Sphero RVR wants to be your future hackable robot kit
It's a mini RC tank-car that could be a whole lot more.
Scott SteinEditor at Large
I started with CNET reviewing laptops in 2009. Now I explore wearable tech, VR/AR, tablets, gaming and future/emerging trends in our changing world. Other obsessions include magic, immersive theater, puzzles, board games, cooking, improv and the New York Jets. My background includes an MFA in theater which I apply to thinking about immersive experiences of the future.
ExpertiseVR and AR, gaming, metaverse technologies, wearable tech, tabletsCredentials
Nearly 20 years writing about tech, and over a decade reviewing wearable tech, VR, and AR products and apps
At first glance, Sphero's newest robotic toy looks like an RC car.
In a lot of ways, that's what it is. Sphero's co-founder and Chief Creative Officer, Adam Wilson, drives the tread-wheeled little tank-thing around with a phone app. It's zippy, can spin and pivot, and has good traction. It also looks cute, but almost like something that came from a Lego Mindstorms set.
That's probably not entirely an accident. RVR (pronounced "rover") isn't a toy: it's a base for robotics to build on. The new $250 robot, coming in September, is really almost like the moving base you might create more things on top of later. If that sounds vague, well... that's because I haven't seen the rest of Sphero's vision yet for RVR. But it sounds a lot like a bridge to the higher-end world of robots on a shoestring budget.
Watch this: Sphero RVR is a fully programmable, 'hackable' robot
Misty Robotics, a spin-off of Sphero, has a hackable robot called Misty II that can prototype advanced ideas like future home and or enterprise robotics... but it costs $2,000. Maybe Sphero RVR can be like the budget kit. RVR costs a fraction of that for the base, and the company will also sell extra parts to put on top that can connect via the robot's serial port. Although it's not arriving until the fall, the RVR's starting as a Kickstarter campaign to build interest (and offer early preorders a $50 discount).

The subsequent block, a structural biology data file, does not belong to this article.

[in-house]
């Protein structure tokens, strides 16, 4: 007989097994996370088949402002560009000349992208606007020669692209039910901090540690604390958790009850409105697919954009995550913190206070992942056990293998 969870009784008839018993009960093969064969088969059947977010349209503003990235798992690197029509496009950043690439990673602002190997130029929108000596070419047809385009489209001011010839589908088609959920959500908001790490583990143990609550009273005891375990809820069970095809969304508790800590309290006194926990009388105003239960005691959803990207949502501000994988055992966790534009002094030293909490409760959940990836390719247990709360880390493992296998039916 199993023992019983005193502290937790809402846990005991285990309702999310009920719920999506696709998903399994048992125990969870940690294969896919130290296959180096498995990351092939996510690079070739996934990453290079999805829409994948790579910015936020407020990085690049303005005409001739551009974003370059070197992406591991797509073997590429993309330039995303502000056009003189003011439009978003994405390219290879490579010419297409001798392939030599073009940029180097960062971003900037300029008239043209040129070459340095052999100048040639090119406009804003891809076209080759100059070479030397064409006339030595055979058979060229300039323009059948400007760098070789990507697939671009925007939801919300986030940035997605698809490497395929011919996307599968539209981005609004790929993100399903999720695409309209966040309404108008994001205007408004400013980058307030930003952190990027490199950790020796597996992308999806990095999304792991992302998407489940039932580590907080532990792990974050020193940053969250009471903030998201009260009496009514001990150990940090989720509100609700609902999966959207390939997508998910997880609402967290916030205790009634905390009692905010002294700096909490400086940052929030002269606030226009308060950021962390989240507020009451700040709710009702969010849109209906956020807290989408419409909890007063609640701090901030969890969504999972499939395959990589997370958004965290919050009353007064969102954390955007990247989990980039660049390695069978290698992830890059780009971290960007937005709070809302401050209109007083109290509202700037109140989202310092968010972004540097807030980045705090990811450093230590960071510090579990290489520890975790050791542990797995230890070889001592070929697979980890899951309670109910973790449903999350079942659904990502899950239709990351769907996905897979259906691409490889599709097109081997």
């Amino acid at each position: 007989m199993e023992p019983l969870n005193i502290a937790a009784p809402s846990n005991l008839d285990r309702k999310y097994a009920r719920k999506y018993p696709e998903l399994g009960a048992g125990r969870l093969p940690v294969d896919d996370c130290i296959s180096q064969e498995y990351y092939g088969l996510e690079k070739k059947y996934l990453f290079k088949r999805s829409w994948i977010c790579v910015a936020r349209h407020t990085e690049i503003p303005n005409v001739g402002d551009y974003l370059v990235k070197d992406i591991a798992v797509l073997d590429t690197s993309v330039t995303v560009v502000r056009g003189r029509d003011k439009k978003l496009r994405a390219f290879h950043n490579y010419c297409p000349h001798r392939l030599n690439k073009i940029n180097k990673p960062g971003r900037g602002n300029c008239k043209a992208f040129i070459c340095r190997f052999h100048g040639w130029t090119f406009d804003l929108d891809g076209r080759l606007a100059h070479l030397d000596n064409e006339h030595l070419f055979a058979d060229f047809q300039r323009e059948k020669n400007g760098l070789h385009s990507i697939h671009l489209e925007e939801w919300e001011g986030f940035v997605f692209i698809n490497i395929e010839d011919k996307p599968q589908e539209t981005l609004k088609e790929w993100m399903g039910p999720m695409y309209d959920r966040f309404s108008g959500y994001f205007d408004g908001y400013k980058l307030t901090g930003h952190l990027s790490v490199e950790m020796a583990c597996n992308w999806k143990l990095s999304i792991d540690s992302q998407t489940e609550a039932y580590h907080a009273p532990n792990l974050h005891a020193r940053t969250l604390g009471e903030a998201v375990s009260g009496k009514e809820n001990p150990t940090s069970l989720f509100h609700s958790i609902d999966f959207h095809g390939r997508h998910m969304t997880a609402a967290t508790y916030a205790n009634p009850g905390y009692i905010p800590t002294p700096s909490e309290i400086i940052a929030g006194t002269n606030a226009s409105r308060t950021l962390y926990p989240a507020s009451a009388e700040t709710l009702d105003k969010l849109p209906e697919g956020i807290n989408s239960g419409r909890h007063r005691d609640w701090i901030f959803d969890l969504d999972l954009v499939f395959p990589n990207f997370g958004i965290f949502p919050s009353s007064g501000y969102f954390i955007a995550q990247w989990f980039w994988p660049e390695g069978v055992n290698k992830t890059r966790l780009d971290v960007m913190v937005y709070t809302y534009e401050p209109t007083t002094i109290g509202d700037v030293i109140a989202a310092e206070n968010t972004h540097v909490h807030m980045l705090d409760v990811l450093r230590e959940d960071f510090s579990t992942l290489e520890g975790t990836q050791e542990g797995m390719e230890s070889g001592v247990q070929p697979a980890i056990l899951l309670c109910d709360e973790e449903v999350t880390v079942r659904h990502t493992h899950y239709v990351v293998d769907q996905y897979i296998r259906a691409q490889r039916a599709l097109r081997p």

What's most interesting about RVR is what it could connect with. It'll interface with Raspberry Pi hardware, Micro:Bit or Arduino processors and add-ons. Wilson says that customized parts will eventually come, too, like Wi-Fi-connected cameras. Add a robot arm, or program in Python or Java? Sure, RVR will work with that, too. Sphero's partnering with Sparkfun Electronics to offer some modules that could be used with RVR, but you could also bring your own parts and attach them to the RVR's top. Theoretically, you could build up a similar set of tools to make a room-aware, motorized mini-Misty robot, if you were so inspired.
Out of the box, RVR starts a lot more simply, as a basic remote-controlled but programmable robot not unlike the company's many robot balls. In addition to two infrared sensors, the RVR also has a new color-sensing module that's come from Sphero's recent acquisition of Specdrums, wearable rings that turn colors into musical notes. The color-sensing tech can be used to read bands of color on cards that help the RVR navigate, or new color-based programming could be created on the fly. (Its total included sensors onboard: color sensor, light sensor, IR, magnetometer, accelerometer and gyroscope.)
Much like the other education/home focused Sphero products, it'll work with a more basic remote-control Play app, and a teacher and programming-centered EDU app that's already very integrated with school lesson plans and community-shared programming ideas. But it's the robot's ability to have its top taken off and things glommed on that sets this little robot apart from the company's other closed-off offerings.
The RVR is ruggedized with a roll cage, an ability to drive over my sneakers with its big treads, and it's powerful enough to go up 45-degree angles. Wilson envisions RVR as enabling hackers, students or robotics hopefuls with a solid, moving, navigation-enabled base. Maybe this little robot could be equipped with climate sensors, or room-meshing depth-sensing cameras, or... a snack dispenser.
There's only so much I can tell about RVR right now, because all I got to see in my brief demo was how well the RVR moves around on its speedy treads. But if this RVR can be as open and flexible as what Sphero promises, it could be fascinating, especially compared to similarly-priced but non-expandable robots like Anki Vector.
I'm extremely curious to see what it can do when it rolls around later this year.